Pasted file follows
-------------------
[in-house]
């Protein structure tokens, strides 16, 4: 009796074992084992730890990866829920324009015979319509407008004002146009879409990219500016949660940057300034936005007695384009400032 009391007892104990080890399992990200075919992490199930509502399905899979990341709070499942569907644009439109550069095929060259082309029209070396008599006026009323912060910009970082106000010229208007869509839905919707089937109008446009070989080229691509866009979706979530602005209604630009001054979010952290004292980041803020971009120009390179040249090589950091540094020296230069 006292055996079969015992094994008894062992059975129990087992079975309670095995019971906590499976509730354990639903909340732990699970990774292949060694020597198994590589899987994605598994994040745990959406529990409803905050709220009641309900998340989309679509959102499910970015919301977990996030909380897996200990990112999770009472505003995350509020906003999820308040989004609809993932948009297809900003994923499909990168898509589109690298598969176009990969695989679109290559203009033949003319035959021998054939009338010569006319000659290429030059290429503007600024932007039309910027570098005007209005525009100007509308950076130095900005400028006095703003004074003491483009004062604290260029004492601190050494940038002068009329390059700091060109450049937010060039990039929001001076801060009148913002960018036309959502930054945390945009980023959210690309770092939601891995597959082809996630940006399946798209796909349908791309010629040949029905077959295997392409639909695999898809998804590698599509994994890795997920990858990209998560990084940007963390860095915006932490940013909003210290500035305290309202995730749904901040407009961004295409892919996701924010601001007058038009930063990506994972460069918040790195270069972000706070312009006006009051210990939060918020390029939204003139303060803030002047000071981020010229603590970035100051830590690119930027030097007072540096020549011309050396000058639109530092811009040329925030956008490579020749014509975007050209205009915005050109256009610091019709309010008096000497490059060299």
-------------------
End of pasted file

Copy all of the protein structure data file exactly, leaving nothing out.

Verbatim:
[in-house]
């Protein structure tokens, strides 16, 4: 009796074992084992730890990866829920324009015979319509407008004002146009879409990219500016949660940057300034936005007695384009400032 009391007892104990080890399992990200075919992490199930509502399905899979990341709070499942569907644009439109550069095929060259082309029209070396008599006026009323912060910009970082106000010229208007869509839905919707089937109008446009070989080229691509866009979706979530602005209604630009001054979010952290004292980041803020971009120009390179040249090589950091540094020296230069 006292055996079969015992094994008894062992059975129990087992079975309670095995019971906590499976509730354990639903909340732990699970990774292949060694020597198994590589899987994605598994994040745990959406529990409803905050709220009641309900998340989309679509959102499910970015919301977990996030909380897996200990990112999770009472505003995350509020906003999820308040989004609809993932948009297809900003994923499909990168898509589109690298598969176009990969695989679109290559203009033949003319035959021998054939009338010569006319000659290429030059290429503007600024932007039309910027570098005007209005525009100007509308950076130095900005400028006095703003004074003491483009004062604290260029004492601190050494940038002068009329390059700091060109450049937010060039990039929001001076801060009148913002960018036309959502930054945390945009980023959210690309770092939601891995597959082809996630940006399946798209796909349908791309010629040949029905077959295997392409639909695999898809998804590698599509994994890795997920990858990209998560990084940007963390860095915006932490940013909003210290500035305290309202995730749904901040407009961004295409892919996701924010601001007058038009930063990506994972460069918040790195270069972000706070312009006006009051210990939060918020390029939204003139303060803030002047000071981020010229603590970035100051830590690119930027030097007072540096020549011309050396000058639109530092811009040329925030956008490579020749014509975007050209205009915005050109256009610091019709309010008096000497490059060299």